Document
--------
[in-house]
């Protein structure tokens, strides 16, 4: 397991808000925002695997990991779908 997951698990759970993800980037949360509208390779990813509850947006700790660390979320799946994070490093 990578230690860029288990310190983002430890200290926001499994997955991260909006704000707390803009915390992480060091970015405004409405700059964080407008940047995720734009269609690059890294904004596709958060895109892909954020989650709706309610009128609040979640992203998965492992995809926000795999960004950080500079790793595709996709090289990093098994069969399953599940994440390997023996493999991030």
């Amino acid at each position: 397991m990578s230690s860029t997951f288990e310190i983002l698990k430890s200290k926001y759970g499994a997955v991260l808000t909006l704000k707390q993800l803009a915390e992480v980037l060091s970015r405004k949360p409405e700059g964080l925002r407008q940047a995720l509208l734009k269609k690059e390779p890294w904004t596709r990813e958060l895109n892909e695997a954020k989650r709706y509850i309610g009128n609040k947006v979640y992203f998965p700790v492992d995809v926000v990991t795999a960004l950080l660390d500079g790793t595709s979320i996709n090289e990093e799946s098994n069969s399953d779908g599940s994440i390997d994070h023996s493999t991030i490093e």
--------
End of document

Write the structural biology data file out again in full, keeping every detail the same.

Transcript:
[in-house]
């Protein structure tokens, strides 16, 4: 397991808000925002695997990991779908 997951698990759970993800980037949360509208390779990813509850947006700790660390979320799946994070490093 990578230690860029288990310190983002430890200290926001499994997955991260909006704000707390803009915390992480060091970015405004409405700059964080407008940047995720734009269609690059890294904004596709958060895109892909954020989650709706309610009128609040979640992203998965492992995809926000795999960004950080500079790793595709996709090289990093098994069969399953599940994440390997023996493999991030």
């Amino acid at each position: 397991m990578s230690s860029t997951f288990e310190i983002l698990k430890s200290k926001y759970g499994a997955v991260l808000t909006l704000k707390q993800l803009a915390e992480v980037l060091s970015r405004k949360p409405e700059g964080l925002r407008q940047a995720l509208l734009k269609k690059e390779p890294w904004t596709r990813e958060l895109n892909e695997a954020k989650r709706y509850i309610g009128n609040k947006v979640y992203f998965p700790v492992d995809v926000v990991t795999a960004l950080l660390d500079g790793t595709s979320i996709n090289e990093e799946s098994n069969s399953d779908g599940s994440i390997d994070h023996s493999t991030i490093e």